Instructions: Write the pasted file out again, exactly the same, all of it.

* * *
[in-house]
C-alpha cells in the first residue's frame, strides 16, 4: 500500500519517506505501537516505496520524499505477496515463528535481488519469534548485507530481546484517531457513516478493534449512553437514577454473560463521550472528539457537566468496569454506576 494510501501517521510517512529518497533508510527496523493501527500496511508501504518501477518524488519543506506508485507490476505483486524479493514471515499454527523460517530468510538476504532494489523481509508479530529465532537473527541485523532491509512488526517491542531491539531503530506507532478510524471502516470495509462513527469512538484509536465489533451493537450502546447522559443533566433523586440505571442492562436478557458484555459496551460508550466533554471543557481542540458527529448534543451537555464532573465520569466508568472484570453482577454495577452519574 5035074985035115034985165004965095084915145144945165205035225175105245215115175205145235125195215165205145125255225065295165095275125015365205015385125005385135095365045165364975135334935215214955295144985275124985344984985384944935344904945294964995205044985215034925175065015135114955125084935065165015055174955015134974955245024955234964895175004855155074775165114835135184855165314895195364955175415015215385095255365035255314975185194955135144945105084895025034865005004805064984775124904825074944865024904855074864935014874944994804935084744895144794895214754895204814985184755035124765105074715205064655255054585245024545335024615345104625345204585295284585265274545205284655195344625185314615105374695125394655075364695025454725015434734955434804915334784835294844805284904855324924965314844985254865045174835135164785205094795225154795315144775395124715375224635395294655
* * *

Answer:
[in-house]
C-alpha cells in the first residue's frame, strides 16, 4: 500500500519517506505501537516505496520524499505477496515463528535481488519469534548485507530481546484517531457513516478493534449512553437514577454473560463521550472528539457537566468496569454506576 494510501501517521510517512529518497533508510527496523493501527500496511508501504518501477518524488519543506506508485507490476505483486524479493514471515499454527523460517530468510538476504532494489523481509508479530529465532537473527541485523532491509512488526517491542531491539531503530506507532478510524471502516470495509462513527469512538484509536465489533451493537450502546447522559443533566433523586440505571442492562436478557458484555459496551460508550466533554471543557481542540458527529448534543451537555464532573465520569466508568472484570453482577454495577452519574 5035074985035115034985165004965095084915145144945165205035225175105245215115175205145235125195215165205145125255225065295165095275125015365205015385125005385135095365045165364975135334935215214955295144985275124985344984985384944935344904945294964995205044985215034925175065015135114955125084935065165015055174955015134974955245024955234964895175004855155074775165114835135184855165314895195364955175415015215385095255365035255314975185194955135144945105084895025034865005004805064984775124904825074944865024904855074864935014874944994804935084744895144794895214754895204814985184755035124765105074715205064655255054585245024545335024615345104625345204585295284585265274545205284655195344625185314615105374695125394655075364695025454725015434734955434804915334784835294844805284904855324924965314844985254865045174835135164785205094795225154795315144775395124715375224635395294655